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      Urinary kallikrein excretion is related to renal function change and inflammatory status in chronic kidney disease patients receiving angiotensin II receptor blocker treatment

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      Nephrology

      Wiley-Blackwell

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          Most cited references 15

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          Review of aldosterone- and angiotensin II-induced target organ damage and prevention.

          Aldosterone is well recognized as a cause of sodium reabsorption, water retention, and potassium and magnesium loss; however, it also produces a variety of other actions that lead to progressive target organ damage in the heart, vasculature, and kidneys. Aldosterone interacts with mineralocorticoid receptors to promote endothelial dysfunction, facilitate thrombosis, reduce vascular compliance, impair baroreceptor function, and cause myocardial and vascular fibrosis. Although angiotensin II has been considered the major mediator of cardiovascular damage, increasing evidence suggests that aldosterone may mediate and exacerbate the damaging effects of angiotensin II. While angiotensin-converting enzyme (ACE) inhibitors and angiotensin II receptor blockers reduce plasma aldosterone levels initially, aldosterone rebound, or 'escape' may occur during long-term therapy. Therefore, aldosterone blockade is required to reduce the risk of progressive target organ damage in patients with hypertension and heart failure. This may be achieved nonselectively with spironolactone or with use of the selective aldosterone blocker eplerenone. While both agents have been demonstrated to be effective antihypertensive agents, eplerenone may produce improved target organ protection as witnessed in a variety of clinical settings, without the antiandrogenic and progestational effects commonly observed with spironolactone.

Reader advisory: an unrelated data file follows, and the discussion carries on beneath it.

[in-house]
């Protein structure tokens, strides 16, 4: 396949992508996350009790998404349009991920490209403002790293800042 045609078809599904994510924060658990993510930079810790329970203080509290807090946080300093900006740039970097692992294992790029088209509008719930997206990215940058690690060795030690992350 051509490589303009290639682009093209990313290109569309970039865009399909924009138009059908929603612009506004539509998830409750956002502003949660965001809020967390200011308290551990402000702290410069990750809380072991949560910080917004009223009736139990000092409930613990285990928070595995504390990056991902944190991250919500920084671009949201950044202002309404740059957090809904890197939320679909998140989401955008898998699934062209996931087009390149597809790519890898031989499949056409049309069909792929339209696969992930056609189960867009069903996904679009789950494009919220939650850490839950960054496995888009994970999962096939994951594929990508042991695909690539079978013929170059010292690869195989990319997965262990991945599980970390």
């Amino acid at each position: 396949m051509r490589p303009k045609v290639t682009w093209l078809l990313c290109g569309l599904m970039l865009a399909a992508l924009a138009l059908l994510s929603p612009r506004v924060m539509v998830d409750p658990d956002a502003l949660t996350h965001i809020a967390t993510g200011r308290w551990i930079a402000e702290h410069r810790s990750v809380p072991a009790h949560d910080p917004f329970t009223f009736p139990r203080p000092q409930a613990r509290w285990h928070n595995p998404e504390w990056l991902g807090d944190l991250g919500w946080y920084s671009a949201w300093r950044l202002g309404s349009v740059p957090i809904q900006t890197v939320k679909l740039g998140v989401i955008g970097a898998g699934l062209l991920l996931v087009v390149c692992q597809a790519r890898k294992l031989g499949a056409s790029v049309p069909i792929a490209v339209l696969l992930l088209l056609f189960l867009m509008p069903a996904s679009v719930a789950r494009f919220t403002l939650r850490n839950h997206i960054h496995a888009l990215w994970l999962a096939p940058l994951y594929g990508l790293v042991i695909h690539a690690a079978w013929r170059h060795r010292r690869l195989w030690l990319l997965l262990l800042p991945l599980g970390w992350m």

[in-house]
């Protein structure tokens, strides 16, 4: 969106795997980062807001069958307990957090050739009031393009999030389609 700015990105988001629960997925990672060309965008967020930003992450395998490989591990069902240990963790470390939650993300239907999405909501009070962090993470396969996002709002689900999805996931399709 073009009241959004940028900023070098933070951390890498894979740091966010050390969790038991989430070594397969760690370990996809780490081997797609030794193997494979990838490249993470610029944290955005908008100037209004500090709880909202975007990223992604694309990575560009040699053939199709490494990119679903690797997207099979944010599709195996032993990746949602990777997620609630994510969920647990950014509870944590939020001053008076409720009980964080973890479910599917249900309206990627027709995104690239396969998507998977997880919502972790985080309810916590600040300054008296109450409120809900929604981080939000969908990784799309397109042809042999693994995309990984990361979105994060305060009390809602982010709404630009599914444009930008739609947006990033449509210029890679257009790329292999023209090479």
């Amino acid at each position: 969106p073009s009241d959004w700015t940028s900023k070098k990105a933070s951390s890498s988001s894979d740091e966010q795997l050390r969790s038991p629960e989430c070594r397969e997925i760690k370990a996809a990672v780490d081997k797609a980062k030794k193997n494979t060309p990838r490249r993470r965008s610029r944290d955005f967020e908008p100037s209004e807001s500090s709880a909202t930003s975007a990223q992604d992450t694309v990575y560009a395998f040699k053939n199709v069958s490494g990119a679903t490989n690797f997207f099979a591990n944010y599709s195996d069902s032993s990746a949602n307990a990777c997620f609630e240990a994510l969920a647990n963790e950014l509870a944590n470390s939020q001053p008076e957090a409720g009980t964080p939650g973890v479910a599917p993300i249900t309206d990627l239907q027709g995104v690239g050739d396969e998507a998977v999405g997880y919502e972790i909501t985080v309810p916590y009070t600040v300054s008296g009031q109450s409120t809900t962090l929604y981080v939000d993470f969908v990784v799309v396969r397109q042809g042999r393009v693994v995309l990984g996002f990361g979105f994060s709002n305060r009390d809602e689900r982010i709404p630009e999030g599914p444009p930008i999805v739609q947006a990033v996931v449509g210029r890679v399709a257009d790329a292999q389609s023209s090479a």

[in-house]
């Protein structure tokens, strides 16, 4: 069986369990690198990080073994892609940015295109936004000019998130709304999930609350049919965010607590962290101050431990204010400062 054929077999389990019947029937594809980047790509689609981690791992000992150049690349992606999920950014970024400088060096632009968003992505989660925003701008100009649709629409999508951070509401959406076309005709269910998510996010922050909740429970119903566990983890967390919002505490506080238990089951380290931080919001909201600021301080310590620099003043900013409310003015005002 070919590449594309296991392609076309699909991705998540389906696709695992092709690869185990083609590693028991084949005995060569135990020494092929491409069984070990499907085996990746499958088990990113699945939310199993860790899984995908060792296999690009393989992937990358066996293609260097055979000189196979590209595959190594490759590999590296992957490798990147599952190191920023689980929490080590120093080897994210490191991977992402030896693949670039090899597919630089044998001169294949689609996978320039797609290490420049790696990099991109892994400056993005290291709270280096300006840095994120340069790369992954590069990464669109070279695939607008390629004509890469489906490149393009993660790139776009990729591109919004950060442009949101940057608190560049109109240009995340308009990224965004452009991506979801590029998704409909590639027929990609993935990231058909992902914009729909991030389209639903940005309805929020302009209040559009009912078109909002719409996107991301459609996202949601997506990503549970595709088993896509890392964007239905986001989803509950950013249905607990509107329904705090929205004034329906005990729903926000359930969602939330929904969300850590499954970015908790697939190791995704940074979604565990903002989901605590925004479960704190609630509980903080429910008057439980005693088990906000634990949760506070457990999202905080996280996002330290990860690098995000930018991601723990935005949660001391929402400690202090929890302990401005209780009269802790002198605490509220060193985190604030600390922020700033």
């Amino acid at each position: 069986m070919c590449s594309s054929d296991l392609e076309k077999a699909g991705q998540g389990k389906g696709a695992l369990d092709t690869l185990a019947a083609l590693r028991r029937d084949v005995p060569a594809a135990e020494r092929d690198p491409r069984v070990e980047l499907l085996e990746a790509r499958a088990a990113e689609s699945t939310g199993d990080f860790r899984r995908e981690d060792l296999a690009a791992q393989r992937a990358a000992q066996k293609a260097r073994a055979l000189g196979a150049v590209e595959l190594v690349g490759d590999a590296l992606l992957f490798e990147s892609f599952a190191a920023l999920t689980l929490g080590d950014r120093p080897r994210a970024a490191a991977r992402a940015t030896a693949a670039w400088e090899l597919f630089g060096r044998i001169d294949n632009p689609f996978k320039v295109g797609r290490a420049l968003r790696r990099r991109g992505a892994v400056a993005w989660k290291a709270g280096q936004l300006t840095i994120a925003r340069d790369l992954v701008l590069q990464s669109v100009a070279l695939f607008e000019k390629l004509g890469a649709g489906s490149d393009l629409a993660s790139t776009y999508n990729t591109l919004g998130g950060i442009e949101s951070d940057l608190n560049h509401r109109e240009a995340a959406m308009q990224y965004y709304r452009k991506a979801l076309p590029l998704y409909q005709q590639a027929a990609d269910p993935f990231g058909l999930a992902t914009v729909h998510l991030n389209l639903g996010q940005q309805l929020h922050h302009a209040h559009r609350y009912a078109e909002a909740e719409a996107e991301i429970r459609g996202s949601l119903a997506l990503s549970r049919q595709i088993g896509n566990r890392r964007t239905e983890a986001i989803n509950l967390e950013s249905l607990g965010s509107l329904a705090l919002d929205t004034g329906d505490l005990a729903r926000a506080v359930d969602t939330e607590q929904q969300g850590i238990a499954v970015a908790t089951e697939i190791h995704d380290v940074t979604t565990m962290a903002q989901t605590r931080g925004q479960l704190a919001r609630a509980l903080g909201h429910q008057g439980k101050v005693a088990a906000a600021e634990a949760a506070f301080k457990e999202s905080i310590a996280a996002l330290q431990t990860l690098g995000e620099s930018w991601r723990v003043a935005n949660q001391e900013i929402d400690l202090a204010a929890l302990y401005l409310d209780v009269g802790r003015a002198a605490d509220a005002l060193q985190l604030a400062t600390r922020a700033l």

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            Pentoxifylline ameliorates proteinuria through suppression of renal monocyte chemoattractant protein-1 in patients with proteinuric primary glomerular diseases.

            Proteinuria (albuminuria) reflects dysfunction of the glomerular permeability barrier in which inflammatory cytokines play a key role. Pentoxifylline (PTX) is a phosphodiesterase inhibitor that possesses potent anti-inflammatory and immunomudulatory effects. This study evaluated the effectiveness of PTX to reduce proteinuria and inflammatory mediators in patients with proteinuric primary glomerular diseases. Seventeen patients with primary glomerular diseases, a persistent spot proteinuria exceeding 1.5 g/g creatinine (Cr) and a glomerular filtration rate between 24 and 115 ml/min/1.73 m(2) were treated with PTX 400 mg twice daily for 6 months. Before and after the treatment, serum Cr, plasma renin activity and aldosterone concentrations, plasma and urinary tumor necrosis factor (TNF)-alpha, interleukin-1beta and monocyte chemoattractant protein (MCP)-1, as well as urinary protein and Cr were measured. PTX significantly reduced urinary protein excretion, along with an increase of serum albumin. A significant correlation existed between the basal urinary protein/Cr and the basal urinary MCP-1/Cr ratios. PTX lowered the urinary MCP-1/Cr ratio, and the percent reduction of urinary protein/Cr ratio correlated directly with the precent decrease of urinary MCP-1/Cr ratio after PTX treatment. There was no significant change in blood pressure, renal function, biochemical parameters, plasma renin activity and aldosterone concentrations, or plasma TNF-alpha and MCP-1 levels during the study. In conclusion, administration of PTX 800 mg per day is safe and effective for reducing proteinuria in patients with proteinuric primary glomerular diseases. This beneficial effect occurs in close association with a reduction of urinary MCP-1 excretion.